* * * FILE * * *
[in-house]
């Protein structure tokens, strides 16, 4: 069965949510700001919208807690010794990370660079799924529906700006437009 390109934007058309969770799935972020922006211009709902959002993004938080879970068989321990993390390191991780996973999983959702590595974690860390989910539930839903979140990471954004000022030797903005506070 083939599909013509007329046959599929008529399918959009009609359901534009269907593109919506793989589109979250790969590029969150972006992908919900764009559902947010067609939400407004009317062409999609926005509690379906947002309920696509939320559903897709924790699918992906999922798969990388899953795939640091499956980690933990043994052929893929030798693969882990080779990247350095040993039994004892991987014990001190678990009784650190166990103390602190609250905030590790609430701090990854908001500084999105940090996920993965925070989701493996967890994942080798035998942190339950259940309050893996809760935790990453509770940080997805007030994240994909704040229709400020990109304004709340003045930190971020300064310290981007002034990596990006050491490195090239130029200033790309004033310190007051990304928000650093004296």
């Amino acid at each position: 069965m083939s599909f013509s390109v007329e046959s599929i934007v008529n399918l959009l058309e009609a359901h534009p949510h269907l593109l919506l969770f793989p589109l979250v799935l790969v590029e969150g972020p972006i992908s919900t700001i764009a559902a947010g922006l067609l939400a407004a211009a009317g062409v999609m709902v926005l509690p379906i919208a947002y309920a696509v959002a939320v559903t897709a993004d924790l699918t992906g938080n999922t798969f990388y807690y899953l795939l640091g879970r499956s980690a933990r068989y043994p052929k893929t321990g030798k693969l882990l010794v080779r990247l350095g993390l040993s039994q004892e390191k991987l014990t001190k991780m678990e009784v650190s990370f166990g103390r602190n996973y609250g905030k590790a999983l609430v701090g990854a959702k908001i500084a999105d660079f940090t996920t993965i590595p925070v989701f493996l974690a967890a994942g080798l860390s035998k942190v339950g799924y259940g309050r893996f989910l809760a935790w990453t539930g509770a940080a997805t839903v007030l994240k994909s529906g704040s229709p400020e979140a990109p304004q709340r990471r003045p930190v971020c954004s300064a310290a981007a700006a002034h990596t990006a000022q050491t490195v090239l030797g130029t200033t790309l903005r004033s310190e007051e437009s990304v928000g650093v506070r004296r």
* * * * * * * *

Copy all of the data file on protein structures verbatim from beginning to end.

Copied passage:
[in-house]
């Protein structure tokens, strides 16, 4: 069965949510700001919208807690010794990370660079799924529906700006437009 390109934007058309969770799935972020922006211009709902959002993004938080879970068989321990993390390191991780996973999983959702590595974690860390989910539930839903979140990471954004000022030797903005506070 083939599909013509007329046959599929008529399918959009009609359901534009269907593109919506793989589109979250790969590029969150972006992908919900764009559902947010067609939400407004009317062409999609926005509690379906947002309920696509939320559903897709924790699918992906999922798969990388899953795939640091499956980690933990043994052929893929030798693969882990080779990247350095040993039994004892991987014990001190678990009784650190166990103390602190609250905030590790609430701090990854908001500084999105940090996920993965925070989701493996967890994942080798035998942190339950259940309050893996809760935790990453509770940080997805007030994240994909704040229709400020990109304004709340003045930190971020300064310290981007002034990596990006050491490195090239130029200033790309004033310190007051990304928000650093004296």
């Amino acid at each position: 069965m083939s599909f013509s390109v007329e046959s599929i934007v008529n399918l959009l058309e009609a359901h534009p949510h269907l593109l919506l969770f793989p589109l979250v799935l790969v590029e969150g972020p972006i992908s919900t700001i764009a559902a947010g922006l067609l939400a407004a211009a009317g062409v999609m709902v926005l509690p379906i919208a947002y309920a696509v959002a939320v559903t897709a993004d924790l699918t992906g938080n999922t798969f990388y807690y899953l795939l640091g879970r499956s980690a933990r068989y043994p052929k893929t321990g030798k693969l882990l010794v080779r990247l350095g993390l040993s039994q004892e390191k991987l014990t001190k991780m678990e009784v650190s990370f166990g103390r602190n996973y609250g905030k590790a999983l609430v701090g990854a959702k908001i500084a999105d660079f940090t996920t993965i590595p925070v989701f493996l974690a967890a994942g080798l860390s035998k942190v339950g799924y259940g309050r893996f989910l809760a935790w990453t539930g509770a940080a997805t839903v007030l994240k994909s529906g704040s229709p400020e979140a990109p304004q709340r990471r003045p930190v971020c954004s300064a310290a981007a700006a002034h990596t990006a000022q050491t490195v090239l030797g130029t200033t790309l903005r004033s310190e007051e437009s990304v928000g650093v506070r004296r």